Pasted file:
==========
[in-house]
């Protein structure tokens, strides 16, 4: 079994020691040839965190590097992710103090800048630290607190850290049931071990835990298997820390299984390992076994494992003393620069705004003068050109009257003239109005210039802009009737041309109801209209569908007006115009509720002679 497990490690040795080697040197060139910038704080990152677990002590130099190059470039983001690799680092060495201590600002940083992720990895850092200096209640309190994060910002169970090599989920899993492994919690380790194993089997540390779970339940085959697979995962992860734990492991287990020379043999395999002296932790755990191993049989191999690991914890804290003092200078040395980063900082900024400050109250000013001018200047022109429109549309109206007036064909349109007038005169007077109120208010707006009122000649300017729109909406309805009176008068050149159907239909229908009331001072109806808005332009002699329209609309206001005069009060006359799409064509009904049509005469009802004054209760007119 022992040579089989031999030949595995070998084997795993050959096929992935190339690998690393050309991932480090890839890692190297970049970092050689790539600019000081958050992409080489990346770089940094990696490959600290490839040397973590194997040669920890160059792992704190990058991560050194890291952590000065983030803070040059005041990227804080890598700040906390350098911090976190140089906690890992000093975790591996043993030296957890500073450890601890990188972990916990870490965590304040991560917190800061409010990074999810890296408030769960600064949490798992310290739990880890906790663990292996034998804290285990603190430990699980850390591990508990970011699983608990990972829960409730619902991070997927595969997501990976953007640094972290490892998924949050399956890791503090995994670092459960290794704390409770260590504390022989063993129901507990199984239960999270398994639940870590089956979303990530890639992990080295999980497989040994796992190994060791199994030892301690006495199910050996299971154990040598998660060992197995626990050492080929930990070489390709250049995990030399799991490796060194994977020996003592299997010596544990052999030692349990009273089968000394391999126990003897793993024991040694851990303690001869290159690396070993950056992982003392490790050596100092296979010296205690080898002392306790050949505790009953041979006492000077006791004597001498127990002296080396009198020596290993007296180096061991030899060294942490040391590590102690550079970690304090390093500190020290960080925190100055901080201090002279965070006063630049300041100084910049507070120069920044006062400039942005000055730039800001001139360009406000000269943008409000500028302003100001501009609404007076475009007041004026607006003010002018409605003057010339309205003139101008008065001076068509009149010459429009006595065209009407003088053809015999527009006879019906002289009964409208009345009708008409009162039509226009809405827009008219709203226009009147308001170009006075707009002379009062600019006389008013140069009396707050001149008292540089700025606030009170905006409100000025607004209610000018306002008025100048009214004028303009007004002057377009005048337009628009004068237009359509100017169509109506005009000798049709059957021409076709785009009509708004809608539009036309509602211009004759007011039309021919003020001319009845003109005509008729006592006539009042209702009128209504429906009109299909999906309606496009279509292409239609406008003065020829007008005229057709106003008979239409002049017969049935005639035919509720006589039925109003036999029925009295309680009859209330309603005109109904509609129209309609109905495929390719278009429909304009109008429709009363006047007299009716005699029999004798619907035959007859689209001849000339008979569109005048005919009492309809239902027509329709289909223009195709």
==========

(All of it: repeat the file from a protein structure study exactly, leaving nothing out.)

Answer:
[in-house]
């Protein structure tokens, strides 16, 4: 079994020691040839965190590097992710103090800048630290607190850290049931071990835990298997820390299984390992076994494992003393620069705004003068050109009257003239109005210039802009009737041309109801209209569908007006115009509720002679 497990490690040795080697040197060139910038704080990152677990002590130099190059470039983001690799680092060495201590600002940083992720990895850092200096209640309190994060910002169970090599989920899993492994919690380790194993089997540390779970339940085959697979995962992860734990492991287990020379043999395999002296932790755990191993049989191999690991914890804290003092200078040395980063900082900024400050109250000013001018200047022109429109549309109206007036064909349109007038005169007077109120208010707006009122000649300017729109909406309805009176008068050149159907239909229908009331001072109806808005332009002699329209609309206001005069009060006359799409064509009904049509005469009802004054209760007119 022992040579089989031999030949595995070998084997795993050959096929992935190339690998690393050309991932480090890839890692190297970049970092050689790539600019000081958050992409080489990346770089940094990696490959600290490839040397973590194997040669920890160059792992704190990058991560050194890291952590000065983030803070040059005041990227804080890598700040906390350098911090976190140089906690890992000093975790591996043993030296957890500073450890601890990188972990916990870490965590304040991560917190800061409010990074999810890296408030769960600064949490798992310290739990880890906790663990292996034998804290285990603190430990699980850390591990508990970011699983608990990972829960409730619902991070997927595969997501990976953007640094972290490892998924949050399956890791503090995994670092459960290794704390409770260590504390022989063993129901507990199984239960999270398994639940870590089956979303990530890639992990080295999980497989040994796992190994060791199994030892301690006495199910050996299971154990040598998660060992197995626990050492080929930990070489390709250049995990030399799991490796060194994977020996003592299997010596544990052999030692349990009273089968000394391999126990003897793993024991040694851990303690001869290159690396070993950056992982003392490790050596100092296979010296205690080898002392306790050949505790009953041979006492000077006791004597001498127990002296080396009198020596290993007296180096061991030899060294942490040391590590102690550079970690304090390093500190020290960080925190100055901080201090002279965070006063630049300041100084910049507070120069920044006062400039942005000055730039800001001139360009406000000269943008409000500028302003100001501009609404007076475009007041004026607006003010002018409605003057010339309205003139101008008065001076068509009149010459429009006595065209009407003088053809015999527009006879019906002289009964409208009345009708008409009162039509226009809405827009008219709203226009009147308001170009006075707009002379009062600019006389008013140069009396707050001149008292540089700025606030009170905006409100000025607004209610000018306002008025100048009214004028303009007004002057377009005048337009628009004068237009359509100017169509109506005009000798049709059957021409076709785009009509708004809608539009036309509602211009004759007011039309021919003020001319009845003109005509008729006592006539009042209702009128209504429906009109299909999906309606496009279509292409239609406008003065020829007008005229057709106003008979239409002049017969049935005639035919509720006589039925109003036999029925009295309680009859209330309603005109109904509609129209309609109905495929390719278009429909304009109008429709009363006047007299009716005699029999004798619907035959007859689209001849000339008979569109005048005919009492309809239902027509329709289909223009195709």